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Updated: February 2, 2012 19:46 IST

Have story, will write

Suneetha Balakrishnan
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Nikesh Murali
The Hindu Nikesh Murali

Nikesh Murali, winner of the Commonwealth Short Story prize for the Asian region in 2011, talks about his determination to become a writer, and his style of writing

Nikesh Murali, the winner of the Commonwealth Short Story prize for the Asian region in 2011, resides in one Commonwealth country while he hails from another where all his stories are located. A true blue ‘Trivandrumite' now living in Canberra, he belongs to a new generation of writers who believe success is not an accident, but something with a pattern that needs a determined path of preparation.

Nikesh admits he always knew that he wanted to be a writer and his planning for life reflects just that. “I started writing and publishing my poetry mostly in e-zines. Lecturers of Mar Ivanios College, where I did my Bachelors degree in English Literature from, fostered and encouraged my creative pursuits.” He is currently doing a part-time Ph.D. in Creative Writing at James Cook University in Australia.

“I think a PhD in Creative Writing will give my literary fiction manuscript the gravity it needs to make it to a major publisher.”

First international win

This is his first international win, but he has been nominated for the Pushcart Prize in 2007 as well as for a few local writing awards in Australia. So where do his stories come from?

“My fiction is mostly set in India and is written for an Indian audience and an international audience that would like to connect with stories from our region. The Maoist, the story which won the Commonwealth prize is inspired by my longstanding concern for the brutal civil war that has been raging in the red corridor and my distaste for middle class Indians who would much rather ignore the whole issue than use their clout to improve the condition of people there. The Prostitute is a real life story narrated by a friend.”

If he is so concerned about his part of the world, then why did he leave it and choose to live elsewhere? “I was not fleeing; I left India partly because I needed the distance to tell these stories effectively. I was seeking a vantage point, the sharp eye of an outsider. ”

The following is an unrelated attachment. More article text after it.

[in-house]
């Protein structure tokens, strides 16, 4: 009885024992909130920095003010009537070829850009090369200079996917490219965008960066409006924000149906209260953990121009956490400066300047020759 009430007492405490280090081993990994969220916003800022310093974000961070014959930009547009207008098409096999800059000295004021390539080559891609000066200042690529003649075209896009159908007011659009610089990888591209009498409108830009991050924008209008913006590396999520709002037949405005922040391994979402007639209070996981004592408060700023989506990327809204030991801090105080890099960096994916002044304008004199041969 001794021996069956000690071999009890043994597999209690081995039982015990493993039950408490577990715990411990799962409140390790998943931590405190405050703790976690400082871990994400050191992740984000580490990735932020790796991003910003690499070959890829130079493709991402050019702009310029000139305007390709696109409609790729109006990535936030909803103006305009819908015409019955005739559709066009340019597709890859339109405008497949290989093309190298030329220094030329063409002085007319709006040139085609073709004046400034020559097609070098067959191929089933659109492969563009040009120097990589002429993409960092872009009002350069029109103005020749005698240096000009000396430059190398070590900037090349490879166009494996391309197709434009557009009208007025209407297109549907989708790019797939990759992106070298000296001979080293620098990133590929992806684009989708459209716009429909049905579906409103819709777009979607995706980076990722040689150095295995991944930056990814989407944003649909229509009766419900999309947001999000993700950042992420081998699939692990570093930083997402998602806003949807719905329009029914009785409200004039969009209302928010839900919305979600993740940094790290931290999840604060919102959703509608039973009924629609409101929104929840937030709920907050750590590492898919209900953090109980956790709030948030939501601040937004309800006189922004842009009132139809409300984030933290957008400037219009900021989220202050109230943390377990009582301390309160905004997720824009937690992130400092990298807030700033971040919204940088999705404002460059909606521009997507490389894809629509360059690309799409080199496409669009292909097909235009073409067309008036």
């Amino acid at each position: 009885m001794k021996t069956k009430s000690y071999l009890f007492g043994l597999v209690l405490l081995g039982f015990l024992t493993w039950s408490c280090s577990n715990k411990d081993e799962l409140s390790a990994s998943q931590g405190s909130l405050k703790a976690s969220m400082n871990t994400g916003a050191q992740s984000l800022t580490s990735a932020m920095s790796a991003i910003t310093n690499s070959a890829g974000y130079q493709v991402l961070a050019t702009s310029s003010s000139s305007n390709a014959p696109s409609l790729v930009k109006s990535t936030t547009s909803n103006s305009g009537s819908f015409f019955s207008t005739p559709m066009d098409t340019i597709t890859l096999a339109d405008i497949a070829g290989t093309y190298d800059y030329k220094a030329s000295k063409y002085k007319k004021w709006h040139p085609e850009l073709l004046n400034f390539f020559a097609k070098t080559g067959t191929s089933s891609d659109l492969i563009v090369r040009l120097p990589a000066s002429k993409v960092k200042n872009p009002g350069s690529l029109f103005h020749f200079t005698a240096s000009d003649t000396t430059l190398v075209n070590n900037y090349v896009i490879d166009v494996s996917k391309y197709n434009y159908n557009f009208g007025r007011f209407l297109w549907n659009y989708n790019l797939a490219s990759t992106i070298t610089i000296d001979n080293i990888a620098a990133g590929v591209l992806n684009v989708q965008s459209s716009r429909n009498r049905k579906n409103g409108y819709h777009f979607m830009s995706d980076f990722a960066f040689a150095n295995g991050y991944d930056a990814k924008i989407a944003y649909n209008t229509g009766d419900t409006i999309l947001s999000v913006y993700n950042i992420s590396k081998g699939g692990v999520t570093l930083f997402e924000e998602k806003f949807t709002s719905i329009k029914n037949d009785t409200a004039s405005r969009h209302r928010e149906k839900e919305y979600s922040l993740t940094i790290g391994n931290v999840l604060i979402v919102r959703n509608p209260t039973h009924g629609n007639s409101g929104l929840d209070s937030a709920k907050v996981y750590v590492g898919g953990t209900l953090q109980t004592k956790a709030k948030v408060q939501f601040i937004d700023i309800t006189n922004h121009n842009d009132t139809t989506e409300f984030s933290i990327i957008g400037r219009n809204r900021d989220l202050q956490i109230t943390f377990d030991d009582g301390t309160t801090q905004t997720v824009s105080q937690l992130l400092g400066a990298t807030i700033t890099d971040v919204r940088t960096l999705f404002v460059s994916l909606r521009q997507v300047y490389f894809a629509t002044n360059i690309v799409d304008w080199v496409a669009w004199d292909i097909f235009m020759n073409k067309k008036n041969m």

Nikesh started off with poetry, but soon took up fiction. “I wanted access to more readers and that is how I took up writing short fiction. I have been writing and regularly publishing short fiction since 2005. I have been lucky finding an audience for my stories via online magazines and academic journals. I was also recognised locally in Townsville, in the state of Queensland for my fiction. I was nominated for Townsville Award in Writing twice.”

So, what does he like to read? His reading? “My favourite is Marquez and my literary god is Cormac McCarthy.”

So what does the Commonwealth recognition mean to him? “The Commonwealth Short Story prize win has definitely given me the recognition I need to progress to my next goal which is to write longer works of fiction.”

His connection with Malayalam Literature? “I have started reading some of the classic Malayalam novels. Legends of Khasak is a favourite. I am also reading works by M.T. and Mukundan. I am working on a novella set in Kerala as homage to O.V. Vijayan. I would like to get some short stories translated into Malayalam and get it published in Kerala. It's just that I am more comfortable writing in English.”

How about his graphic novels? “You often write what you read. So it was a natural progression for me to work with artist Vinay Brahmania to create a children's graphic novel titled Veera the Guardian set in a fantasy world where a rag picker turns into a super hero. The series was so successful that the publishers were inundated with phone calls from readers demanding more. Vinay and I have a few more projects in the pipeline. Indian comic book industry is undergoing a revival and I am glad to be a part of this new wave of writing.”

Nikesh is also currently at work at a supernatural romance for young adults which he hopes will be “India's answer to the Twilight series and I hope I can write a grammatically correct, less sparkly version.” Nikesh is a communications manager in the Australian Public Service. He is also a creative writing trainer.

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